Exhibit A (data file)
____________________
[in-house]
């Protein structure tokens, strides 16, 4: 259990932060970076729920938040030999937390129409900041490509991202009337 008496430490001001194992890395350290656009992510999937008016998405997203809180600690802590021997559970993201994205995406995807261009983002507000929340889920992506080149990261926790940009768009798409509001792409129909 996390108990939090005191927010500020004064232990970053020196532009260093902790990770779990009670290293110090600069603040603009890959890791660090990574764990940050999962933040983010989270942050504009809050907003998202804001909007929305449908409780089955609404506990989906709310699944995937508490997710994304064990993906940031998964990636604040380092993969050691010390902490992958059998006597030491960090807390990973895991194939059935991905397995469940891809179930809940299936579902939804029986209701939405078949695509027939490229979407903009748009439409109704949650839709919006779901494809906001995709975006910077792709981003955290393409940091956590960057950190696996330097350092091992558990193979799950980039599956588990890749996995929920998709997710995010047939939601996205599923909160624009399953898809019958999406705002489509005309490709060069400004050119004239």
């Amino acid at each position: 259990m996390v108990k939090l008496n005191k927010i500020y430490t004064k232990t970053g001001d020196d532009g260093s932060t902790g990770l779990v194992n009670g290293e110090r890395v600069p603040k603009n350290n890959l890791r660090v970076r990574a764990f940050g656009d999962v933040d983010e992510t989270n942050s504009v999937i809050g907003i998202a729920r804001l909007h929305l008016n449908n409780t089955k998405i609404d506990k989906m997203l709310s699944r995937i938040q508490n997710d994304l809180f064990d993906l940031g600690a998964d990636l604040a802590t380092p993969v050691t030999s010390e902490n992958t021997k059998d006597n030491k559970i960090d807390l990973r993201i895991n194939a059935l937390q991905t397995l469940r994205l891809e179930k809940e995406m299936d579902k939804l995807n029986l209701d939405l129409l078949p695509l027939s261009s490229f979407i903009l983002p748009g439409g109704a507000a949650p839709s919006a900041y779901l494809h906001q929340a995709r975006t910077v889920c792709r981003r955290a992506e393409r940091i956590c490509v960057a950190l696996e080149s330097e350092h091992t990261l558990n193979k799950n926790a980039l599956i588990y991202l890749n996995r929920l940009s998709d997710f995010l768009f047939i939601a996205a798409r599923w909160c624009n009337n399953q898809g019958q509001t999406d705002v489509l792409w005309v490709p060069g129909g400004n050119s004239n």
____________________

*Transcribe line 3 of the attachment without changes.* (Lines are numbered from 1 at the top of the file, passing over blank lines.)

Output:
């Amino acid at each position: 259990m996390v108990k939090l008496n005191k927010i500020y430490t004064k232990t970053g001001d020196d532009g260093s932060t902790g990770l779990v194992n009670g290293e110090r890395v600069p603040k603009n350290n890959l890791r660090v970076r990574a764990f940050g656009d999962v933040d983010e992510t989270n942050s504009v999937i809050g907003i998202a729920r804001l909007h929305l008016n449908n409780t089955k998405i609404d506990k989906m997203l709310s699944r995937i938040q508490n997710d994304l809180f064990d993906l940031g600690a998964d990636l604040a802590t380092p993969v050691t030999s010390e902490n992958t021997k059998d006597n030491k559970i960090d807390l990973r993201i895991n194939a059935l937390q991905t397995l469940r994205l891809e179930k809940e995406m299936d579902k939804l995807n029986l209701d939405l129409l078949p695509l027939s261009s490229f979407i903009l983002p748009g439409g109704a507000a949650p839709s919006a900041y779901l494809h906001q929340a995709r975006t910077v889920c792709r981003r955290a992506e393409r940091i956590c490509v960057a950190l696996e080149s330097e350092h091992t990261l558990n193979k799950n926790a980039l599956i588990y991202l890749n996995r929920l940009s998709d997710f995010l768009f047939i939601a996205a798409r599923w909160c624009n009337n399953q898809g019958q509001t999406d705002v489509l792409w005309v490709p060069g129909g400004n050119s004239n």